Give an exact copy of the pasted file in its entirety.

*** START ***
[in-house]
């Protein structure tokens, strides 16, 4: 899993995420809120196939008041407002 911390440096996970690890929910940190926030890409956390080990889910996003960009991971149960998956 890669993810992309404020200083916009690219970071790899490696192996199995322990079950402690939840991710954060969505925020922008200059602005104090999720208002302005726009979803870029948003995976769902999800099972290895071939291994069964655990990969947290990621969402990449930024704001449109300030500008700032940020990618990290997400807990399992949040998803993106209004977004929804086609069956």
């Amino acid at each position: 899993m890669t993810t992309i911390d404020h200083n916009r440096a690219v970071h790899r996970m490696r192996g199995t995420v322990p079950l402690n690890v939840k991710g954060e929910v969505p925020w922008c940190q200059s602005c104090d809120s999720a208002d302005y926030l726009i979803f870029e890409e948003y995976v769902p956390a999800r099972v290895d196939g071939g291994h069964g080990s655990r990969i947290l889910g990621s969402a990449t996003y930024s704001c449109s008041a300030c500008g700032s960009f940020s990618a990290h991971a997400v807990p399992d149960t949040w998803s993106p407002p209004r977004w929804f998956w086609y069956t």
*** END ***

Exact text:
[in-house]
């Protein structure tokens, strides 16, 4: 899993995420809120196939008041407002 911390440096996970690890929910940190926030890409956390080990889910996003960009991971149960998956 890669993810992309404020200083916009690219970071790899490696192996199995322990079950402690939840991710954060969505925020922008200059602005104090999720208002302005726009979803870029948003995976769902999800099972290895071939291994069964655990990969947290990621969402990449930024704001449109300030500008700032940020990618990290997400807990399992949040998803993106209004977004929804086609069956």
């Amino acid at each position: 899993m890669t993810t992309i911390d404020h200083n916009r440096a690219v970071h790899r996970m490696r192996g199995t995420v322990p079950l402690n690890v939840k991710g954060e929910v969505p925020w922008c940190q200059s602005c104090d809120s999720a208002d302005y926030l726009i979803f870029e890409e948003y995976v769902p956390a999800r099972v290895d196939g071939g291994h069964g080990s655990r990969i947290l889910g990621s969402a990449t996003y930024s704001c449109s008041a300030c500008g700032s960009f940020s990618a990290h991971a997400v807990p399992d149960t949040w998803s993106p407002p209004r977004w929804f998956w086609y069956t």